PS: If you have a few more moments to spare, I'd love for you to stop by my guest post today over at Nested. I promise not to keep you long, but maybe while you're there, have a cup of coffee, say hi, leave a comment and tell me I didn't completely make a fool of myself. You know, the usual. My love to you all!
Wonderful post, Alicia. Such heart. And so beautifully written.ReplyDelete
And Anna, we're almost ready for your brilliance! Stay tuned!
Eeeee!!! Thanks, Kate!Delete
Thank you so much Katie!Delete
what a thought provoking post. I have an adopted daughter (mother did not give her up, she was neglected at birth and removed from the home), and I'm not sure how I feel about her looking for her birth mother. That time will probably come way too soon for me.ReplyDelete
My (adoptive) mother was not crazy about the idea, but she was always very open and honest with me and tried her best to support me, even when the choices I made were ones that hurt her. When I was in high school she drove me out to the town where I was born and we poked around in cemeteries looking for names of people I might have been related to. The fact that she was there for me, meant more than she'll ever know. I'm glad you commented... I think I have some words of appreciation that are meant for my mother.Delete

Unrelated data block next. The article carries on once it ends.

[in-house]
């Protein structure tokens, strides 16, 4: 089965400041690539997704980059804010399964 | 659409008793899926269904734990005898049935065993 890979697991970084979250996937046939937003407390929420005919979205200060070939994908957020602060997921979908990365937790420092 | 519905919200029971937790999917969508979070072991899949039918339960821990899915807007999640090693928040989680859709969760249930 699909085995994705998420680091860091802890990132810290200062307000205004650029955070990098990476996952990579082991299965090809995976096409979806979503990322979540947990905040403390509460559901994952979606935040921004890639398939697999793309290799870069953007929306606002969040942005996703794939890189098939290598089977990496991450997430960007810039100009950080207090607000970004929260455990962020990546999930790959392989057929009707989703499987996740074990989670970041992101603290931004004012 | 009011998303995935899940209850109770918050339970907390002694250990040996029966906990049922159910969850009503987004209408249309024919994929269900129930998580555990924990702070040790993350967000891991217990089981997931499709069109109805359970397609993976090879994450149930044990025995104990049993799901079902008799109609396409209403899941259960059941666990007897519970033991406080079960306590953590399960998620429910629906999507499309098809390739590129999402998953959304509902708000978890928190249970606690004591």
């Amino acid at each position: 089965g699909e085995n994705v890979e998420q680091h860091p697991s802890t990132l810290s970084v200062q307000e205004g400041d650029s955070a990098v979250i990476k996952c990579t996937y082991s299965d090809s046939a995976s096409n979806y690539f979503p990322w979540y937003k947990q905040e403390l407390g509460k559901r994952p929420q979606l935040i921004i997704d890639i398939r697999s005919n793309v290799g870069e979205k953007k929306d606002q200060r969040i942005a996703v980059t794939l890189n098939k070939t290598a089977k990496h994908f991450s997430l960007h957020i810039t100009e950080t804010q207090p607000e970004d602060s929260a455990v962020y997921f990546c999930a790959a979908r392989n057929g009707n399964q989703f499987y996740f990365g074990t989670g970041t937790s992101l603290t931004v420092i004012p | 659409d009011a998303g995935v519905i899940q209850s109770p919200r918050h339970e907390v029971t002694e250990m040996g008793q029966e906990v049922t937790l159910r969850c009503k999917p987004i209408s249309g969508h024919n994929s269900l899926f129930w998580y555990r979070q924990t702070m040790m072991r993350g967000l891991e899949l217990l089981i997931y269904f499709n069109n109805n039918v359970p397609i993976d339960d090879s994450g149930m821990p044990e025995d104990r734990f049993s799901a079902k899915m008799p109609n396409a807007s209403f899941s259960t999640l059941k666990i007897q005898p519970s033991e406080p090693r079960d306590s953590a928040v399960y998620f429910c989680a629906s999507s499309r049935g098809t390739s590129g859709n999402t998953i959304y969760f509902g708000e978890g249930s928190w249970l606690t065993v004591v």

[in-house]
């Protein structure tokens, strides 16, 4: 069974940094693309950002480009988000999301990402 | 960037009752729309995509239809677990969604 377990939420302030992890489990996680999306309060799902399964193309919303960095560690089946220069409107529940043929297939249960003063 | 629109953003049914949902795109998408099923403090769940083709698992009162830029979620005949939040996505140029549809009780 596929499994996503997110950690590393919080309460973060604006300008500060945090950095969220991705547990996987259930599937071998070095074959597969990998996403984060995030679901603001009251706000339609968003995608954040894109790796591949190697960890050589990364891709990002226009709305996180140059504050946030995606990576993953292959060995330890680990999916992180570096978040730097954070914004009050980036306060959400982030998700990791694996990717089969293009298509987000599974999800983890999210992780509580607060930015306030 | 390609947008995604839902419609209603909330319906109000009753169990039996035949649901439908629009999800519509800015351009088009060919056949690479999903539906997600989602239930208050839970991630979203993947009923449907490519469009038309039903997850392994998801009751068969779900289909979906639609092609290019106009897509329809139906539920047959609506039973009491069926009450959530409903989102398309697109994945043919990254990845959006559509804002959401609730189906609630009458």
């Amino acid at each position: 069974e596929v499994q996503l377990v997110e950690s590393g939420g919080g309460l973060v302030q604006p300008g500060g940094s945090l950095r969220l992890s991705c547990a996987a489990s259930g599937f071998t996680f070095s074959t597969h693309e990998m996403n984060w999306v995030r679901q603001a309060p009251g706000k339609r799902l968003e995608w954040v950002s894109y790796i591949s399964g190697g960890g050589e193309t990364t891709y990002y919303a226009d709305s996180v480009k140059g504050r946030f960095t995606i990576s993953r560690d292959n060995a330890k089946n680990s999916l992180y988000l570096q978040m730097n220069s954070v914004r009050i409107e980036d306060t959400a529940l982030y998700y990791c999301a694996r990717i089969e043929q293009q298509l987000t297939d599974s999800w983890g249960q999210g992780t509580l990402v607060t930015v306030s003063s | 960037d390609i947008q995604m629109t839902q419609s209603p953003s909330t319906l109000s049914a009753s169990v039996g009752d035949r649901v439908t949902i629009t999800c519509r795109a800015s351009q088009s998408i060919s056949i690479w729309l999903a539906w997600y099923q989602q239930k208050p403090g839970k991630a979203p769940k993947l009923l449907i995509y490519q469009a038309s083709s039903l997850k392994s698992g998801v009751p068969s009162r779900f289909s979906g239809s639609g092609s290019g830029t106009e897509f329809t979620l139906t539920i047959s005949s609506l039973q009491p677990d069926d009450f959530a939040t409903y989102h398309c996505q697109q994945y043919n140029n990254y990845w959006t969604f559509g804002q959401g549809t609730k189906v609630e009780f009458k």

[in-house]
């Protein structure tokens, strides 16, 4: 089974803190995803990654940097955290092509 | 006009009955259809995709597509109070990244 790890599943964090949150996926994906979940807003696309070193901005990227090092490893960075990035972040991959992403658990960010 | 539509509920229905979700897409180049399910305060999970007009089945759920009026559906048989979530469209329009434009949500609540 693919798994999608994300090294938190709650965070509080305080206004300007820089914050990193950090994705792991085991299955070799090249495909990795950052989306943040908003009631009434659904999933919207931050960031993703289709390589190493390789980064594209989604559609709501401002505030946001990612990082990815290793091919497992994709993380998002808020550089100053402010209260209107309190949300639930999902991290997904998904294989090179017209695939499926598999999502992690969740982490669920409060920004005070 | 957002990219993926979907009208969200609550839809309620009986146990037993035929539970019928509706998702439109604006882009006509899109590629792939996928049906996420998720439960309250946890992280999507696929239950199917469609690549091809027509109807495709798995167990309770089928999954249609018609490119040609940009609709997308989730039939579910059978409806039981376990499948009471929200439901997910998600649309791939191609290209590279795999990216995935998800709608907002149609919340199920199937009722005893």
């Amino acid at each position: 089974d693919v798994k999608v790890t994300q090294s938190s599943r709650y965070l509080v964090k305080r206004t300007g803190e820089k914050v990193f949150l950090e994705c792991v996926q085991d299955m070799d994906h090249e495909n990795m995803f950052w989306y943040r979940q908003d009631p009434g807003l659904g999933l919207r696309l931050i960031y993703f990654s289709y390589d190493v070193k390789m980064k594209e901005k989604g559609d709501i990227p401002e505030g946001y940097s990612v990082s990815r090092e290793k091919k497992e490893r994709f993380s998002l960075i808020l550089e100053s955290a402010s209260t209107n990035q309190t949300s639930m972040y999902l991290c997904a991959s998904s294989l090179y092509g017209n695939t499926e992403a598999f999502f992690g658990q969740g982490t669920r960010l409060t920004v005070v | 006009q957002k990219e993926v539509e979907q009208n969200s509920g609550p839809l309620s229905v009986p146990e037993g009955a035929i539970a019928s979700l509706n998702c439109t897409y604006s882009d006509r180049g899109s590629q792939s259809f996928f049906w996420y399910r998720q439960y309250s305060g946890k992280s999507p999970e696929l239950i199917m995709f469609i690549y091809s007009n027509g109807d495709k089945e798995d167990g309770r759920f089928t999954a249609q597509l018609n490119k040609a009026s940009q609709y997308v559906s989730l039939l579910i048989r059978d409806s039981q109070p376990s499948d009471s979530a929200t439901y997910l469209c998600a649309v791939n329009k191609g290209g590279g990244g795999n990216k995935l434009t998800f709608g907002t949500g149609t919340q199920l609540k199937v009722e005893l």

This is a great post Alicia and such an important message to hear. Thank you for your openness and beautiful writing.ReplyDelete
Hey Alicia, thank you for sharing such an honest and open story. Thank you too for reminder of is most important.ReplyDelete
Thank you for your kind words, Liza!Delete
Hi, Alicia :)I have an adopted grandson. His mother is a drug addict and his father gave him to my son with a garbage bag of clothes then walked away. Some day my grandson might want to know these two people and if he does, all of us will support him in his decision, but we'll all be worried he will get hurt. Blood ties run deep, but perhaps you were protecting yourself and your family from pain and disappointment. Sometimes that is our best option in the long run.ReplyDelete
I enjoyed your post.
Thanks so much for your comment, you truly hit the nail on the head when you spoke about protecting oneself from disappointment. In retrospect I think that is exactly what I was doing. Although blood ties do run deep, the mother and dad who raised me will always be my true parents. Thanks for reading!Delete
Thank you for sharing your story. You have given us a powerful reminder, and I am now thinking about what I might need to learn here. Sometimes there seems to be no answer to the question, "why?" Maybe that is okay. Beautiful post.
Thanks for your comment, Stevie. As a firm believer that all things happen for a reason, I often wonder if I was meant to pass up the opportunity I had to meet my birth mother. Perhaps it was so I would appreciate those in my life that much more. I do think it has helped me achieve that end. However, why she had to pass away and leave my young half-siblings motherless escapes my grasp. Thanks again for your kind words!Delete